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Record, Replay, Reflect

By Learning Forward
April 2012
Vol. 33 No. 2
New technologies can dramatically change the way people live and work. Jet engines transformed travel. Television revolutionized news and entertainment. Computers and the Internet have transformed just about everything else. And now small video cameras have the potential to transform professional learning. While teachers have used video to review their lessons for decades, cameras were, until recently, complicated to use and so large and cumbersome that they interrupted the learning taking place in the classroom. Now, cameras are tiny — half the size of a deck of cards — and easy to use, often controlled by the push of a single button. Recognizing the potential of this new technology, researchers at the Kansas Coaching Project at the University of Kansas Center for Research on Learning

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Authors

Jim Knight, Barbara A. Bradley, Carol Hatton, David Knight, Irma Brasseur-Hock, Jean Clark, Marilyn Ruggles, Michael Hock, and Thomas M. Skrtic

Jim Knight (jknight@ku.edu) is research associate at the University of Kansas Center for Research on Learning. Barbara A. Bradley (barbarab@ku.edu) is associate professor in the Department of Curriculum and Teaching at the University of Kansas. Michael Hock (mhock@ku.edu) is associate research scientist at the University of Kansas and associate director of the Center for Research on Learning. Thomas M. Skrtic (tms@ku.edu) is professor of education in the Department of Special Education at the University of Kansas. David Knight (davidkni@usc.edu) is a dean’s fellow in the Urban Education Policy Ph.D. program at the University of Southern California. Irma Brasseur-Hock (ibrasser@ku.edu) is a research associate at the University of Kansas Center for Research on Learning. Jean Clark (jclark@ccps.org) is learning specialist in Cecil County Public Schools, Cecil County, Md. Marilyn Ruggles (mruggles@ku.edu) is a research assistant at the University of Kansas Center for Research on Learning. Carol Hatton (chatton@ku.edu) is project coordinator at the University of Kansas Center for Research on Learning.

How To Get The Most Out Of Watching Video

GOAL

Identify two sections of the lesson that work and one or two sections that need improvement.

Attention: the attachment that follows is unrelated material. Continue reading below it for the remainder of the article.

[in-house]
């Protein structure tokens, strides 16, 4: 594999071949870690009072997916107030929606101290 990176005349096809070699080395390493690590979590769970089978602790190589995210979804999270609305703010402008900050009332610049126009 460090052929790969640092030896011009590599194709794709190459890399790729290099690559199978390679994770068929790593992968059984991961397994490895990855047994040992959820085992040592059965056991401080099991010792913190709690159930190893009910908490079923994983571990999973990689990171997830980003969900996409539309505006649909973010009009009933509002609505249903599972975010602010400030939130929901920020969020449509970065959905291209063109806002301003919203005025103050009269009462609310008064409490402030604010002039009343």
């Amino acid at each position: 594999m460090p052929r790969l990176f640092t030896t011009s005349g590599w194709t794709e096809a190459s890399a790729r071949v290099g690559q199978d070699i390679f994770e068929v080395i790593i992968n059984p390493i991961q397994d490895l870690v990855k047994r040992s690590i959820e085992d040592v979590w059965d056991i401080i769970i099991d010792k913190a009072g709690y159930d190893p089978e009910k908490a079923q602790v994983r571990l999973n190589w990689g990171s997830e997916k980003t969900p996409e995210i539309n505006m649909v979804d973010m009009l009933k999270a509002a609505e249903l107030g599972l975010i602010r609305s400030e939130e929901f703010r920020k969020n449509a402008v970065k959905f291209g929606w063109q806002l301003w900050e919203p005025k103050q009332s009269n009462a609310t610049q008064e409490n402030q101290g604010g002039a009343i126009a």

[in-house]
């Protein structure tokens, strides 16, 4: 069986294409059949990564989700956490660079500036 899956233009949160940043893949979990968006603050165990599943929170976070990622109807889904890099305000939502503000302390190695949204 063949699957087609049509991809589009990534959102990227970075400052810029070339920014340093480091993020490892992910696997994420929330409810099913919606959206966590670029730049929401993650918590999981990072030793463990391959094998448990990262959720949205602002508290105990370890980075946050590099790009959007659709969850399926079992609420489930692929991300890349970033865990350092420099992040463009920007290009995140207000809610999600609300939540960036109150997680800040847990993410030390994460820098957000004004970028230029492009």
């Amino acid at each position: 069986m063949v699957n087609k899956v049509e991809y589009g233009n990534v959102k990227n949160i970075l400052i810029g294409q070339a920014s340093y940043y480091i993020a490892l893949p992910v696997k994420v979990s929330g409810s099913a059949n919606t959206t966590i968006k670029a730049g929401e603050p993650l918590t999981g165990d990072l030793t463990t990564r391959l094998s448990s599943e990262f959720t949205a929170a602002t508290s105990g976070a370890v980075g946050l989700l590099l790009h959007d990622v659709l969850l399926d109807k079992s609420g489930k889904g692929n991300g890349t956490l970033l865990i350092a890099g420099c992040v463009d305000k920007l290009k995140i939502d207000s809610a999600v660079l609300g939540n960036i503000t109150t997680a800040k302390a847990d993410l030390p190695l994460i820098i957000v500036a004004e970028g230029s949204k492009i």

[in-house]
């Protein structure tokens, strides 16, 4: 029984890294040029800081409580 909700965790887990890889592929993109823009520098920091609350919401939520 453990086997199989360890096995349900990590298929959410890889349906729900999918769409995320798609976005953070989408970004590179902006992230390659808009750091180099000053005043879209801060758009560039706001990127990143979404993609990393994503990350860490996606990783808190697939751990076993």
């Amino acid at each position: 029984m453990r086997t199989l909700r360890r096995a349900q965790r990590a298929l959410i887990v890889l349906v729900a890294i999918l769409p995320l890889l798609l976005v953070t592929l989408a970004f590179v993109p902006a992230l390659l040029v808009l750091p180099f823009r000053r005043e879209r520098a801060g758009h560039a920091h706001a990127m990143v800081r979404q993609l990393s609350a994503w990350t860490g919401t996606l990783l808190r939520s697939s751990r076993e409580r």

PREPARATION

Watching oneself on video is one of the most powerful strategies teachers and coaches can use to improve their practice. However, it can take some time to become comfortable with the process. Here are some preparation tips:

Find a place to watch where there are no distractions.

Read through teacher and student surveys or other material to determine what to watch for.

Set aside a block of time to watch the video uninterrupted.

Have pen and paper ready to take notes.

WATCHING THE VIDEO

Plan to watch the entire video at one sitting.

Take notes on anything that is interesting.

Be sure to include the time from the video beside any note.

Watch for positive elements as well as areas needing improvement.

After watching the video, review the notes and circle items to discuss with the coach.

References

Colvin, G. (2008). Talent is overrated: What really separates world-class performers from everybody else. New York: Penguin Group.

Hargrove, R. (2008). Masterful coaching. San Francisco: Jossey-Bass.

Knight, J. (2007). Instructional coaching: A partnership approach to improving instruction. Thousand Oaks, CA: Corwin Press.

Prochaska, J.O., Norcross, J.C., & DiClemente, C.C. (1994). Changing for good. New York: Avon Books.


Learning Forward is the only professional association devoted exclusively to those who work in educator professional development. We help our members plan, implement, and measure high-quality professional learning so they can achieve success with their systems, schools, and students.


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